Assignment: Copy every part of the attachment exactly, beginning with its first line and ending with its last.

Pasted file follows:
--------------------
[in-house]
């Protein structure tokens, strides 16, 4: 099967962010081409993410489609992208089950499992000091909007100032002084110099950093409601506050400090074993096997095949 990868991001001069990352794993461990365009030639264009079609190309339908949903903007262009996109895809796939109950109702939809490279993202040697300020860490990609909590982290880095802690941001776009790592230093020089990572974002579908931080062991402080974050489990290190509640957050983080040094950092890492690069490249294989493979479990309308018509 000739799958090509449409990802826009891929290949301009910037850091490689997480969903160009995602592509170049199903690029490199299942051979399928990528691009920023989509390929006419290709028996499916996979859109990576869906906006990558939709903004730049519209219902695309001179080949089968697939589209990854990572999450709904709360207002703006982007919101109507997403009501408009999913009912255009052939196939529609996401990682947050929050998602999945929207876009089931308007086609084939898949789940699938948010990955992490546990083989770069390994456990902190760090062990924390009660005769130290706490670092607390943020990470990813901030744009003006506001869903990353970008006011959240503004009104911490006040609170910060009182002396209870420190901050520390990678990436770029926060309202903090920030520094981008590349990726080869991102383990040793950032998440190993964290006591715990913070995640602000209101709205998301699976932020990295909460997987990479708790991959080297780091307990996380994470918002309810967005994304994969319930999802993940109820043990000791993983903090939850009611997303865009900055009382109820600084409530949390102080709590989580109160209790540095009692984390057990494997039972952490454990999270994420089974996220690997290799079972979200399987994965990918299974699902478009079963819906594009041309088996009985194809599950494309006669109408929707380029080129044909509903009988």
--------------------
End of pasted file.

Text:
[in-house]
């Protein structure tokens, strides 16, 4: 099967962010081409993410489609992208089950499992000091909007100032002084110099950093409601506050400090074993096997095949 990868991001001069990352794993461990365009030639264009079609190309339908949903903007262009996109895809796939109950109702939809490279993202040697300020860490990609909590982290880095802690941001776009790592230093020089990572974002579908931080062991402080974050489990290190509640957050983080040094950092890492690069490249294989493979479990309308018509 000739799958090509449409990802826009891929290949301009910037850091490689997480969903160009995602592509170049199903690029490199299942051979399928990528691009920023989509390929006419290709028996499916996979859109990576869906906006990558939709903004730049519209219902695309001179080949089968697939589209990854990572999450709904709360207002703006982007919101109507997403009501408009999913009912255009052939196939529609996401990682947050929050998602999945929207876009089931308007086609084939898949789940699938948010990955992490546990083989770069390994456990902190760090062990924390009660005769130290706490670092607390943020990470990813901030744009003006506001869903990353970008006011959240503004009104911490006040609170910060009182002396209870420190901050520390990678990436770029926060309202903090920030520094981008590349990726080869991102383990040793950032998440190993964290006591715990913070995640602000209101709205998301699976932020990295909460997987990479708790991959080297780091307990996380994470918002309810967005994304994969319930999802993940109820043990000791993983903090939850009611997303865009900055009382109820600084409530949390102080709590989580109160209790540095009692984390057990494997039972952490454990999270994420089974996220690997290799079972979200399987994965990918299974699902478009079963819906594009041309088996009985194809599950494309006669109408929707380029080129044909509903009988």